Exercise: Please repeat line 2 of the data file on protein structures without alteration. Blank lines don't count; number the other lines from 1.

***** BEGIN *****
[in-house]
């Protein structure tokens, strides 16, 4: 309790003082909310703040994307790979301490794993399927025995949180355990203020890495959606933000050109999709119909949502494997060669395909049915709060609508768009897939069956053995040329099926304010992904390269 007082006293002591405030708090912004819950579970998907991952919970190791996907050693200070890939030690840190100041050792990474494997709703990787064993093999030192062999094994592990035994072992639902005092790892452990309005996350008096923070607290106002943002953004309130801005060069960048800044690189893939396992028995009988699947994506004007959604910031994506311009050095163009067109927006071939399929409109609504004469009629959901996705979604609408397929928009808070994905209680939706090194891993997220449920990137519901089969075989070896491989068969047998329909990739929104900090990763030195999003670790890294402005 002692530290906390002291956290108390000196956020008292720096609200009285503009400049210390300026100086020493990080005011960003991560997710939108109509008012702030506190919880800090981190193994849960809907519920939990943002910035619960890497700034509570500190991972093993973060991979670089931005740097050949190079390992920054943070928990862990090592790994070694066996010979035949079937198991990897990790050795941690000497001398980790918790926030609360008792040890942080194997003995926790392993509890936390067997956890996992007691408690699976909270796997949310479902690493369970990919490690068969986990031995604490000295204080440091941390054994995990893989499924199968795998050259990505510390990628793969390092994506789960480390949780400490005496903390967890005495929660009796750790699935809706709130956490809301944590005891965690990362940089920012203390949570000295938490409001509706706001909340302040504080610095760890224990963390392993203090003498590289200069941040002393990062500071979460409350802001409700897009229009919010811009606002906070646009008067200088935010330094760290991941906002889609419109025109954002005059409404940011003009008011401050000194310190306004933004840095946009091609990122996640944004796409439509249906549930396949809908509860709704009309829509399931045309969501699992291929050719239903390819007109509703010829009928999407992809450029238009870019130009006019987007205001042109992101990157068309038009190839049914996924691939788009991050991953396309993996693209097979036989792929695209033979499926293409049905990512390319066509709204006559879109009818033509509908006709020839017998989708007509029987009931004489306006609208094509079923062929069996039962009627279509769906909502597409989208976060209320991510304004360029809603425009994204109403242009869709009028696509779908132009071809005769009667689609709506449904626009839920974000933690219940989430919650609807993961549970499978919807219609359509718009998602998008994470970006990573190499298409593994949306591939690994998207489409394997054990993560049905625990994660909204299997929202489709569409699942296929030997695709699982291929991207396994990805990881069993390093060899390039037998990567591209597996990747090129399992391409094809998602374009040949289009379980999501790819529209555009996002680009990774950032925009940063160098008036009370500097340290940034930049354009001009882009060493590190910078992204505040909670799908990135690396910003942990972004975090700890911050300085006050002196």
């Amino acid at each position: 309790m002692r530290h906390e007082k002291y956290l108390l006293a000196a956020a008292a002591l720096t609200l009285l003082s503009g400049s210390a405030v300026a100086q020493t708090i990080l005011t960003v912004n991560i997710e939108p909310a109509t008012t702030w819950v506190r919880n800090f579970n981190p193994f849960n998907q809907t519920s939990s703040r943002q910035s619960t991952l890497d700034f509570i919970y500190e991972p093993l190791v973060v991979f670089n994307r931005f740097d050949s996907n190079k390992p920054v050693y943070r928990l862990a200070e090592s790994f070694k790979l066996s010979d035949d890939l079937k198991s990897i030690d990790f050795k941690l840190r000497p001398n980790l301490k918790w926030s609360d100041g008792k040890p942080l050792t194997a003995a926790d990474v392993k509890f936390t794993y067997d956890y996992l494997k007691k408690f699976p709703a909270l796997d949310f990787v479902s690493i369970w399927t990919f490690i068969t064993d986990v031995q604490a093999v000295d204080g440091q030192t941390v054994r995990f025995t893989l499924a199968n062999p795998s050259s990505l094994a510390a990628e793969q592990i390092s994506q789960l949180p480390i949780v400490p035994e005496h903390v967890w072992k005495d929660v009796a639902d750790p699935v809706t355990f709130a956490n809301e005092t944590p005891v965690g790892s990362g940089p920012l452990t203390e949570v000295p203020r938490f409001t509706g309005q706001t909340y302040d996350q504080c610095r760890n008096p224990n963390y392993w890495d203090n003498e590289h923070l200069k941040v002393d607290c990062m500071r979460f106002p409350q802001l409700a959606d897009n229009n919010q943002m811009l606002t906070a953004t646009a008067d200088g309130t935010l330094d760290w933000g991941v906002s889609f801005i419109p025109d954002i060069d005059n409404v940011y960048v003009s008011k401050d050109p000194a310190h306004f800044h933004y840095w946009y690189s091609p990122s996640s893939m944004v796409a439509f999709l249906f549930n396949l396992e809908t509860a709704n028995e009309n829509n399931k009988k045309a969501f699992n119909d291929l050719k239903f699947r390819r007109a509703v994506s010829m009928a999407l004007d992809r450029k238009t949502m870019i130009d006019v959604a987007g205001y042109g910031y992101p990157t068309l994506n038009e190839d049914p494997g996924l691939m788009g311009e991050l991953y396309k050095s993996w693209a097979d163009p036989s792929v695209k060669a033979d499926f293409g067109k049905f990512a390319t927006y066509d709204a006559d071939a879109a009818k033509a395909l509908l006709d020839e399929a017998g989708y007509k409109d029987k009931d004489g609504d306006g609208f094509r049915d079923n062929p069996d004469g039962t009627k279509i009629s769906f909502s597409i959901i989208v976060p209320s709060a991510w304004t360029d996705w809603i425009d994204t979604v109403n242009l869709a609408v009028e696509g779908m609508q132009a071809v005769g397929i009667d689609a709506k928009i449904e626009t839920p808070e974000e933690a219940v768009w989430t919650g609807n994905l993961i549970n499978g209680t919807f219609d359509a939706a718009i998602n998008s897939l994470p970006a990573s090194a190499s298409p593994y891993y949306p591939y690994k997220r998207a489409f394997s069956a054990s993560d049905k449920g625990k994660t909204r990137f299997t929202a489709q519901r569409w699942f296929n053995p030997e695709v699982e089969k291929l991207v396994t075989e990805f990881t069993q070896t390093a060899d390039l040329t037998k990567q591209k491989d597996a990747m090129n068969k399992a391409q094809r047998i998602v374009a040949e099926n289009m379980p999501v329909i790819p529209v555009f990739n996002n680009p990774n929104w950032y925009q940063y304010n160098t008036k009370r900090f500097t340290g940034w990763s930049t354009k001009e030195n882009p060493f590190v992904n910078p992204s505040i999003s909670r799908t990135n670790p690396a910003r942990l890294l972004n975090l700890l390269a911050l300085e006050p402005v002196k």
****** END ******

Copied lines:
């Protein structure tokens, strides 16, 4: 309790003082909310703040994307790979301490794993399927025995949180355990203020890495959606933000050109999709119909949502494997060669395909049915709060609508768009897939069956053995040329099926304010992904390269 007082006293002591405030708090912004819950579970998907991952919970190791996907050693200070890939030690840190100041050792990474494997709703990787064993093999030192062999094994592990035994072992639902005092790892452990309005996350008096923070607290106002943002953004309130801005060069960048800044690189893939396992028995009988699947994506004007959604910031994506311009050095163009067109927006071939399929409109609504004469009629959901996705979604609408397929928009808070994905209680939706090194891993997220449920990137519901089969075989070896491989068969047998329909990739929104900090990763030195999003670790890294402005 002692530290906390002291956290108390000196956020008292720096609200009285503009400049210390300026100086020493990080005011960003991560997710939108109509008012702030506190919880800090981190193994849960809907519920939990943002910035619960890497700034509570500190991972093993973060991979670089931005740097050949190079390992920054943070928990862990090592790994070694066996010979035949079937198991990897990790050795941690000497001398980790918790926030609360008792040890942080194997003995926790392993509890936390067997956890996992007691408690699976909270796997949310479902690493369970990919490690068969986990031995604490000295204080440091941390054994995990893989499924199968795998050259990505510390990628793969390092994506789960480390949780400490005496903390967890005495929660009796750790699935809706709130956490809301944590005891965690990362940089920012203390949570000295938490409001509706706001909340302040504080610095760890224990963390392993203090003498590289200069941040002393990062500071979460409350802001409700897009229009919010811009606002906070646009008067200088935010330094760290991941906002889609419109025109954002005059409404940011003009008011401050000194310190306004933004840095946009091609990122996640944004796409439509249906549930396949809908509860709704009309829509399931045309969501699992291929050719239903390819007109509703010829009928999407992809450029238009870019130009006019987007205001042109992101990157068309038009190839049914996924691939788009991050991953396309993996693209097979036989792929695209033979499926293409049905990512390319066509709204006559879109009818033509509908006709020839017998989708007509029987009931004489306006609208094509079923062929069996039962009627279509769906909502597409989208976060209320991510304004360029809603425009994204109403242009869709009028696509779908132009071809005769009667689609709506449904626009839920974000933690219940989430919650609807993961549970499978919807219609359509718009998602998008994470970006990573190499298409593994949306591939690994998207489409394997054990993560049905625990994660909204299997929202489709569409699942296929030997695709699982291929991207396994990805990881069993390093060899390039037998990567591209597996990747090129399992391409094809998602374009040949289009379980999501790819529209555009996002680009990774950032925009940063160098008036009370500097340290940034930049354009001009882009060493590190910078992204505040909670799908990135690396910003942990972004975090700890911050300085006050002196």